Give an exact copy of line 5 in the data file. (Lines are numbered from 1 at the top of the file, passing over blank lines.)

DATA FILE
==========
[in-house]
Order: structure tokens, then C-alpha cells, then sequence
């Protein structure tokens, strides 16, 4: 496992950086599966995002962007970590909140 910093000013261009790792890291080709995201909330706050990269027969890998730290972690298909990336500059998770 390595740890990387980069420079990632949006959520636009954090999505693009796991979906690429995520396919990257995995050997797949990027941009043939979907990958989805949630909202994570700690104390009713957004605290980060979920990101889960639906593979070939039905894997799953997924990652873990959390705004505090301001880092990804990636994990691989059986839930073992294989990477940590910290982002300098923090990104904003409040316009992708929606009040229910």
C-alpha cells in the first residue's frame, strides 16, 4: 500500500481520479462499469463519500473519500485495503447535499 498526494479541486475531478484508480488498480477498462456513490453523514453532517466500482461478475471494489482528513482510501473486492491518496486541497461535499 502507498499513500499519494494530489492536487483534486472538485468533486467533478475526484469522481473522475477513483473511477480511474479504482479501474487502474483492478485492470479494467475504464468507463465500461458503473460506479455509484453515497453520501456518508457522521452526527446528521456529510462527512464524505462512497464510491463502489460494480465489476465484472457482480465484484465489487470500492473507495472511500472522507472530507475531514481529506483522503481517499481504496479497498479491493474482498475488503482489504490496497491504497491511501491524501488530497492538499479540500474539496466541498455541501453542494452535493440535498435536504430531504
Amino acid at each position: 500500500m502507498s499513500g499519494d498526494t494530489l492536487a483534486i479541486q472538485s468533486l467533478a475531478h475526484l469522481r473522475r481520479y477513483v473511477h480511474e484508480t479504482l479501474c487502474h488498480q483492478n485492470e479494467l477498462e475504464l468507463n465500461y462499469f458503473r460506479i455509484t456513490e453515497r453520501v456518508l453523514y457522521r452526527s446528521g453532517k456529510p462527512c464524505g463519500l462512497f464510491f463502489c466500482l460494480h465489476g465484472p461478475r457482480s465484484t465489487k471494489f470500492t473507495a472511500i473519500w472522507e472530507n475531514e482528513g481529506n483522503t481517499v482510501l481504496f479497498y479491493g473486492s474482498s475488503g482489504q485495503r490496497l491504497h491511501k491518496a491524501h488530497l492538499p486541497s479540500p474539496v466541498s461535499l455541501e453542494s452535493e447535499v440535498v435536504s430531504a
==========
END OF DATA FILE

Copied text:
Amino acid at each position: 500500500m502507498s499513500g499519494d498526494t494530489l492536487a483534486i479541486q472538485s468533486l467533478a475531478h475526484l469522481r473522475r481520479y477513483v473511477h480511474e484508480t479504482l479501474c487502474h488498480q483492478n485492470e479494467l477498462e475504464l468507463n465500461y462499469f458503473r460506479i455509484t456513490e453515497r453520501v456518508l453523514y457522521r452526527s446528521g453532517k456529510p462527512c464524505g463519500l462512497f464510491f463502489c466500482l460494480h465489476g465484472p461478475r457482480s465484484t465489487k471494489f470500492t473507495a472511500i473519500w472522507e472530507n475531514e482528513g481529506n483522503t481517499v482510501l481504496f479497498y479491493g473486492s474482498s475488503g482489504q485495503r490496497l491504497h491511501k491518496a491524501h488530497l492538499p486541497s479540500p474539496v466541498s461535499l455541501e453542494s452535493e447535499v440535498v435536504s430531504a